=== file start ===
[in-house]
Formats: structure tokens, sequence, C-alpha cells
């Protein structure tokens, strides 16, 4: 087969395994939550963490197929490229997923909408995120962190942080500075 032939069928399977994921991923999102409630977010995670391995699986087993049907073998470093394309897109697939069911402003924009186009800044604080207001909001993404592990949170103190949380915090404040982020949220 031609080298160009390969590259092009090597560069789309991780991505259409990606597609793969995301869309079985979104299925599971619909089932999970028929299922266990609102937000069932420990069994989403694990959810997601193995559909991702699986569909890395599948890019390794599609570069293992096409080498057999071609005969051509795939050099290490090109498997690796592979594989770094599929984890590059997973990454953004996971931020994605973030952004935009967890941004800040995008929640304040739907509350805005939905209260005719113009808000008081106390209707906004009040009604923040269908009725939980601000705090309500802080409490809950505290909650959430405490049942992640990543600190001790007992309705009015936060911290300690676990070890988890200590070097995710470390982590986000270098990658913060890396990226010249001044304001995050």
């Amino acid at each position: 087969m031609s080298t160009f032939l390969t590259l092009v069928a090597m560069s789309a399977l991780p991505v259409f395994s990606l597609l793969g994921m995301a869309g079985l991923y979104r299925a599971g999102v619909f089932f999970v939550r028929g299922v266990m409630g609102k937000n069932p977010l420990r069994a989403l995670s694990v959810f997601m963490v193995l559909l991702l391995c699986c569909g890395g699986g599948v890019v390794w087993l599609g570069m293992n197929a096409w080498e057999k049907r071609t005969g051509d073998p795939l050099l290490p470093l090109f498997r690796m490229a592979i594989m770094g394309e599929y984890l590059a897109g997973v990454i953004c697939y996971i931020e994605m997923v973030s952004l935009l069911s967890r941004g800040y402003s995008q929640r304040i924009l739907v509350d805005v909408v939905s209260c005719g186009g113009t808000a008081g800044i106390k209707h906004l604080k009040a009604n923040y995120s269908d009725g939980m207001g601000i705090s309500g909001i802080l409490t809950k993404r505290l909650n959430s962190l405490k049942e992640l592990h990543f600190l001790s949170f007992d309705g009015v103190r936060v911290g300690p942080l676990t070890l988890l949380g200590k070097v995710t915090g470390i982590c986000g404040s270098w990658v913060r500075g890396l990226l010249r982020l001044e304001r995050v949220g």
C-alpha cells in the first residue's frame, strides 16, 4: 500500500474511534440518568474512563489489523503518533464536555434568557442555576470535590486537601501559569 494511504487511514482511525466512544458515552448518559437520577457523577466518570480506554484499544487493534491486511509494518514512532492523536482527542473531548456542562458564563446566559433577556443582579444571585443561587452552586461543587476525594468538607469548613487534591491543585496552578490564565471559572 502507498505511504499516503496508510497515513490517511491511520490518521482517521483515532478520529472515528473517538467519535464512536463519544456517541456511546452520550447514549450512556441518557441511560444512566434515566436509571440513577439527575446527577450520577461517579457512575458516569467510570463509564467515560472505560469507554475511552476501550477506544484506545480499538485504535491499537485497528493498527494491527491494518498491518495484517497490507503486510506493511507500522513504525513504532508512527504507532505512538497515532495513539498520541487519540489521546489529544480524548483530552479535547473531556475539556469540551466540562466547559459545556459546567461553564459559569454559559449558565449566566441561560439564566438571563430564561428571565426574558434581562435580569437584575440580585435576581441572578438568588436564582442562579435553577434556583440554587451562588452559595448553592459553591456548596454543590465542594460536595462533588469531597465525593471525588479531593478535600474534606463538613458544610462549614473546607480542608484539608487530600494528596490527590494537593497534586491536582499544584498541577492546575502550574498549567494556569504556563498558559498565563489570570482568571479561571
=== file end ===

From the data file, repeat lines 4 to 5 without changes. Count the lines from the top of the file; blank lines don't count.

């Amino acid at each position: 087969m031609s080298t160009f032939l390969t590259l092009v069928a090597m560069s789309a399977l991780p991505v259409f395994s990606l597609l793969g994921m995301a869309g079985l991923y979104r299925a599971g999102v619909f089932f999970v939550r028929g299922v266990m409630g609102k937000n069932p977010l420990r069994a989403l995670s694990v959810f997601m963490v193995l559909l991702l391995c699986c569909g890395g699986g599948v890019v390794w087993l599609g570069m293992n197929a096409w080498e057999k049907r071609t005969g051509d073998p795939l050099l290490p470093l090109f498997r690796m490229a592979i594989m770094g394309e599929y984890l590059a897109g997973v990454i953004c697939y996971i931020e994605m997923v973030s952004l935009l069911s967890r941004g800040y402003s995008q929640r304040i924009l739907v509350d805005v909408v939905s209260c005719g186009g113009t808000a008081g800044i106390k209707h906004l604080k009040a009604n923040y995120s269908d009725g939980m207001g601000i705090s309500g909001i802080l409490t809950k993404r505290l909650n959430s962190l405490k049942e992640l592990h990543f600190l001790s949170f007992d309705g009015v103190r936060v911290g300690p942080l676990t070890l988890l949380g200590k070097v995710t915090g470390i982590c986000g404040s270098w990658v913060r500075g890396l990226l010249r982020l001044e304001r995050v949220g």
C-alpha cells in the first residue's frame, strides 16, 4: 500500500474511534440518568474512563489489523503518533464536555434568557442555576470535590486537601501559569 494511504487511514482511525466512544458515552448518559437520577457523577466518570480506554484499544487493534491486511509494518514512532492523536482527542473531548456542562458564563446566559433577556443582579444571585443561587452552586461543587476525594468538607469548613487534591491543585496552578490564565471559572 502507498505511504499516503496508510497515513490517511491511520490518521482517521483515532478520529472515528473517538467519535464512536463519544456517541456511546452520550447514549450512556441518557441511560444512566434515566436509571440513577439527575446527577450520577461517579457512575458516569467510570463509564467515560472505560469507554475511552476501550477506544484506545480499538485504535491499537485497528493498527494491527491494518498491518495484517497490507503486510506493511507500522513504525513504532508512527504507532505512538497515532495513539498520541487519540489521546489529544480524548483530552479535547473531556475539556469540551466540562466547559459545556459546567461553564459559569454559559449558565449566566441561560439564566438571563430564561428571565426574558434581562435580569437584575440580585435576581441572578438568588436564582442562579435553577434556583440554587451562588452559595448553592459553591456548596454543590465542594460536595462533588469531597465525593471525588479531593478535600474534606463538613458544610462549614473546607480542608484539608487530600494528596490527590494537593497534586491536582499544584498541577492546575502550574498549567494556569504556563498558559498565563489570570482568571479561571